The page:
Monday, June 30, 2014

What exactly does grandfathering mean in your community?

In the community association setting, we often hear about certain things, people or practices being “grandfathered in” which basically means that new restrictions cannot apply in those instances.

The term “grandfather clause” has an ignominious past; it arose as a constitutional device used by some Southern states to deny voting rights to black Americans between 1895 and 1910 by exempting those people whose lineal descendants had enjoyed the right to vote prior to 1866 from having to comply with latter-day voting requirements tied to education, income and real property ownership.

In today’s parlance, someone can be “grandfathered in” when it comes to owning a pet, driving a commercial vehicle, leasing out a home and more.

Why does the notion of grandfathering create strong emotions on both sides of the equation? 

For boards and association members wishing to enforce new restrictions which they feel are in the best interests of the community, it is important to know that the rules will apply equally to all. For people who bought in a community without certain restrictions, it can be unsettling to learn that your dog, vehicle or tenant is no longer welcomed.

In Florida several years ago, the Condominium Act was changed to provide that changes to leasing restrictions would only apply to existing owners who consented to such leasing amendment and to new owners who took title to their property after such amendment had already been recorded in the public records. Naturally, that legislative change has been met with some consternation over the years as boards and managers struggle with the administrative and practical challenges associated with some owners being restricted in terms of their ability to lease while others are not.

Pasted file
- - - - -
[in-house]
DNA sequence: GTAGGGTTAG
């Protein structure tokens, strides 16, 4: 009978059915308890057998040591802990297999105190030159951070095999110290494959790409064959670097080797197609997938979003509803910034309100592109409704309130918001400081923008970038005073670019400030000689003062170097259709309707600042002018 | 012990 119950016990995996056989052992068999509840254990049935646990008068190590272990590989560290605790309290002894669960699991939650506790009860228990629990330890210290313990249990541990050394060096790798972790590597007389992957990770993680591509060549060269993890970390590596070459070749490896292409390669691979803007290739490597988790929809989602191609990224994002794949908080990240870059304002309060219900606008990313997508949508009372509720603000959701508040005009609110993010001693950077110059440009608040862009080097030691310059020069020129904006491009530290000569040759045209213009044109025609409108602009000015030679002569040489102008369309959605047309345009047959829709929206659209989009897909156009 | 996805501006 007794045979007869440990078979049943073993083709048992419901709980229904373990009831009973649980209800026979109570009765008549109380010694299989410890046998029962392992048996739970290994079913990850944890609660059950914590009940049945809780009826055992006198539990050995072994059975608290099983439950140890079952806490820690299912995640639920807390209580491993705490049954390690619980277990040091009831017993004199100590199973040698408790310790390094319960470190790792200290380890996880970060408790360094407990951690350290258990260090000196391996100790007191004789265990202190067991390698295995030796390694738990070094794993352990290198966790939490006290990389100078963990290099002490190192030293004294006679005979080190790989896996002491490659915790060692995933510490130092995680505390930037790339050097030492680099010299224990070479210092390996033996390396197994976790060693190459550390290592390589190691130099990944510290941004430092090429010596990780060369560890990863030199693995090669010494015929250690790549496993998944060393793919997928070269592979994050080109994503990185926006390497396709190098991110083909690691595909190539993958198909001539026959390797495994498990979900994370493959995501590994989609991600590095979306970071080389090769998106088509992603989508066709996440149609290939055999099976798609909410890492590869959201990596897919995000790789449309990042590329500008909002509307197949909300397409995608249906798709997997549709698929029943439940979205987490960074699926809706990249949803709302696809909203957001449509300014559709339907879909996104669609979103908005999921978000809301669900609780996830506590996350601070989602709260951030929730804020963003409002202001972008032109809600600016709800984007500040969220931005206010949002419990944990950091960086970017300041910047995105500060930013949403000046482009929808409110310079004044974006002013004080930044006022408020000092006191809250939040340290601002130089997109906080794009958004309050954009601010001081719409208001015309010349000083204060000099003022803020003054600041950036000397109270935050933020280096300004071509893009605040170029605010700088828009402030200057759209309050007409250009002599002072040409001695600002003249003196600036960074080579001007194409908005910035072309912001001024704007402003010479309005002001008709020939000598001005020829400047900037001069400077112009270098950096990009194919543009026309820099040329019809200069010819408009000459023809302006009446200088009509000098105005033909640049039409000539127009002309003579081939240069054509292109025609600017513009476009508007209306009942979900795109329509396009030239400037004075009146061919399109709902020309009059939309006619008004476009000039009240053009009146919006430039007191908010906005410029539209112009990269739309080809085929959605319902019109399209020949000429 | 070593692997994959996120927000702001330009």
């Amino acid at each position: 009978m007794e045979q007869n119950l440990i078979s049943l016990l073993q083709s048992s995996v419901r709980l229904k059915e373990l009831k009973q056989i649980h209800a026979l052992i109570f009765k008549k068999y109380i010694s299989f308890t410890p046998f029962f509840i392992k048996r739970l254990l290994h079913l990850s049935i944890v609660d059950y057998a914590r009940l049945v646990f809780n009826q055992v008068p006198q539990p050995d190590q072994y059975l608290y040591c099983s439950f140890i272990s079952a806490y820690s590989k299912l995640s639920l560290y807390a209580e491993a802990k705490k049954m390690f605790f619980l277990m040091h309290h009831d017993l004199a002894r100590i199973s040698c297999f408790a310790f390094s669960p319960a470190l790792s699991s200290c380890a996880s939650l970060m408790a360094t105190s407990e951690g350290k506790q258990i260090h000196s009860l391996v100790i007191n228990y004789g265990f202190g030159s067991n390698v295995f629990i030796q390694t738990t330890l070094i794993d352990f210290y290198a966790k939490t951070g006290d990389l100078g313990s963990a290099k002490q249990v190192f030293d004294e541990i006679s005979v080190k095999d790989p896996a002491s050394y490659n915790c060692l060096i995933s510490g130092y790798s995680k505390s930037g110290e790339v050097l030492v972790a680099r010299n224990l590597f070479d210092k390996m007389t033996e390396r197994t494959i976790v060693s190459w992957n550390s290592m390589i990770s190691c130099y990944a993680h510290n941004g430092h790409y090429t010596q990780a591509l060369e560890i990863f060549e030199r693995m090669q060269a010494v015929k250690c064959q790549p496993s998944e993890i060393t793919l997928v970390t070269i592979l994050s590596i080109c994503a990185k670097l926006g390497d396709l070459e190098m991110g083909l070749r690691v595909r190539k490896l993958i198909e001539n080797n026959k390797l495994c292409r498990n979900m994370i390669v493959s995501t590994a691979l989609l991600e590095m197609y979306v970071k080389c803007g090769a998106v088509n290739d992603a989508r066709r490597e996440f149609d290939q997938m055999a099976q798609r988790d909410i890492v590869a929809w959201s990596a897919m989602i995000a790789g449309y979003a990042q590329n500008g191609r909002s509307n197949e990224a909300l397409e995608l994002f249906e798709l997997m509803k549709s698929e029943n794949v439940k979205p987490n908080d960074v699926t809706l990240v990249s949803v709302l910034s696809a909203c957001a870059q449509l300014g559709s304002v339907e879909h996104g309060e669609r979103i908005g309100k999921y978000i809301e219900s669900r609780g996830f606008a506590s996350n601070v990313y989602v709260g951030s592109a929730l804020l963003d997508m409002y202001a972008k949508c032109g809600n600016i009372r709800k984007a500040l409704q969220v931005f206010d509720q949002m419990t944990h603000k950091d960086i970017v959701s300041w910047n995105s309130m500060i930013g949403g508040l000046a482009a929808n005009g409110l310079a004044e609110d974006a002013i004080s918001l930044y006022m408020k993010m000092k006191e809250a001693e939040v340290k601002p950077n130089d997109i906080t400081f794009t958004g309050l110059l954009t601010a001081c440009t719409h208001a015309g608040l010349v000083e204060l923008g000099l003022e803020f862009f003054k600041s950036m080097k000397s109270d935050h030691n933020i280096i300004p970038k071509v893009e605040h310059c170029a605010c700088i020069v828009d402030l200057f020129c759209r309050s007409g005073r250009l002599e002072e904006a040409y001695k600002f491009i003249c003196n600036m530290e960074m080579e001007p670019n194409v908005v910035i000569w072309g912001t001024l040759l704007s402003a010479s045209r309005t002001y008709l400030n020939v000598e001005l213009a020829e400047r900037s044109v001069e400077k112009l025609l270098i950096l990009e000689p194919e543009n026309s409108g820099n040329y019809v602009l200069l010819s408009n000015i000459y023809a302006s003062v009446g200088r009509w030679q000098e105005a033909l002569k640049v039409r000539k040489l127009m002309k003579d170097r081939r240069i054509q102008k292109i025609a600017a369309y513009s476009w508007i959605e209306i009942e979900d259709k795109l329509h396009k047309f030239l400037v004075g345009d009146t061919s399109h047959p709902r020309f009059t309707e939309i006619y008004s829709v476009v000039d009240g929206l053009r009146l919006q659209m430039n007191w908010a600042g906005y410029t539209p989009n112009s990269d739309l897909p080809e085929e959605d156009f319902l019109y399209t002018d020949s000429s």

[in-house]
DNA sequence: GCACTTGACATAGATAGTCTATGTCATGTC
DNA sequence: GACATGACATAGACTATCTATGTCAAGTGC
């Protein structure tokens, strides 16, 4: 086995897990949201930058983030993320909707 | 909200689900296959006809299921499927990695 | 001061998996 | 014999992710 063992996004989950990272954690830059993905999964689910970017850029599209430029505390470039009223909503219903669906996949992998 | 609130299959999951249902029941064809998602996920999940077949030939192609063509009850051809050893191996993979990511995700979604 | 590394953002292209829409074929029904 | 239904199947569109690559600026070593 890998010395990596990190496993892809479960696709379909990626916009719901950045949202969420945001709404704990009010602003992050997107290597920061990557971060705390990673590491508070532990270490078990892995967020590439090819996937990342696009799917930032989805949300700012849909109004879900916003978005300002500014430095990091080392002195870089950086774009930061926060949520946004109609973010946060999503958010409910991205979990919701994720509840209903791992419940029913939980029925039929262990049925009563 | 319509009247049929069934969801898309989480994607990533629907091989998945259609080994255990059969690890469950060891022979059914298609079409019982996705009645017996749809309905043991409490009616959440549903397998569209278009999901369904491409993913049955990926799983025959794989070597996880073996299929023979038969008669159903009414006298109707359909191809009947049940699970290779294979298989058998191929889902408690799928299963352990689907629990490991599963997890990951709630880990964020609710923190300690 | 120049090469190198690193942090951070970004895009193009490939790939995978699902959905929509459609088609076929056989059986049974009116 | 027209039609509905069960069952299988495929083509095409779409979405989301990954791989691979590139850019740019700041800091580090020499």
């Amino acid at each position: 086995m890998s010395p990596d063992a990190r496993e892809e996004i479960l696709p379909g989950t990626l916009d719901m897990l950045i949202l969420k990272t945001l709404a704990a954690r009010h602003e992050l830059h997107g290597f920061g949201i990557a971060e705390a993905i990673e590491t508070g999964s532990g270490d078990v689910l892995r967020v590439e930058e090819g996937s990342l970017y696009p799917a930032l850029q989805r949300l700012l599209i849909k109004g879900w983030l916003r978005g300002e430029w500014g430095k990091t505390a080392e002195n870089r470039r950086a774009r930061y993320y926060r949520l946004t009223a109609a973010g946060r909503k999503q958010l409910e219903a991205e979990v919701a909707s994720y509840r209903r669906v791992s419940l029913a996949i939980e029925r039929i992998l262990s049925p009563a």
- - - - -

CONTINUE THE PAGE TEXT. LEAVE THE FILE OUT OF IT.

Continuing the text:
One of the biggest hurdles and misunderstandings associated with grandfathering is the time period during which the exemption should exist. For example, if a new pet restriction is passed, should current pet owners be entitled to keep only their current pet for its natural life expectancy or does that mean that subsequent pets can be maintained in the unit as well? The same question applies to rentals, vehicles and other use restrictions. Often people believe that it is the unit which is grandfathered and not a particular condition or situation. Pets, lease agreements and vehicles all have a “life span” of sorts.


Be sure to speak to your association attorney about how grandfathering should be handled when new restrictions are being considered in your community.

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